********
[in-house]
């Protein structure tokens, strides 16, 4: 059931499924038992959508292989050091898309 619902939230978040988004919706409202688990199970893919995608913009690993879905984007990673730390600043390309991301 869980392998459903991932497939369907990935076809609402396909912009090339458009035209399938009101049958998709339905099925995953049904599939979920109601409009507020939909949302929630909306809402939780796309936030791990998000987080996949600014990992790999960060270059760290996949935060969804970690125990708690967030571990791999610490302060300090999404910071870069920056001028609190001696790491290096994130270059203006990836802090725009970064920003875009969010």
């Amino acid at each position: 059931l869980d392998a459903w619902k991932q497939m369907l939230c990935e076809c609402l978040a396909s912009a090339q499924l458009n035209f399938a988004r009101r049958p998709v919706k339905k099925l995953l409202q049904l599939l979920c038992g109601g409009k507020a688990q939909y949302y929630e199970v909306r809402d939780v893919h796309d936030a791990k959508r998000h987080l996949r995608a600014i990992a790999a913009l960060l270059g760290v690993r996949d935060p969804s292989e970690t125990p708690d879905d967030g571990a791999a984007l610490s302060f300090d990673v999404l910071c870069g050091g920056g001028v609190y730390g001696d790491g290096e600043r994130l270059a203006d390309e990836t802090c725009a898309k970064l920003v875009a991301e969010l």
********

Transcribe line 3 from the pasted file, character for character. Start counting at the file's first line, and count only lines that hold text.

């Amino acid at each position: 059931l869980d392998a459903w619902k991932q497939m369907l939230c990935e076809c609402l978040a396909s912009a090339q499924l458009n035209f399938a988004r009101r049958p998709v919706k339905k099925l995953l409202q049904l599939l979920c038992g109601g409009k507020a688990q939909y949302y929630e199970v909306r809402d939780v893919h796309d936030a791990k959508r998000h987080l996949r995608a600014i990992a790999a913009l960060l270059g760290v690993r996949d935060p969804s292989e970690t125990p708690d879905d967030g571990a791999a984007l610490s302060f300090d990673v999404l910071c870069g050091g920056g001028v609190y730390g001696d790491g290096e600043r994130l270059a203006d390309e990836t802090c725009a898309k970064l920003v875009a991301e969010l």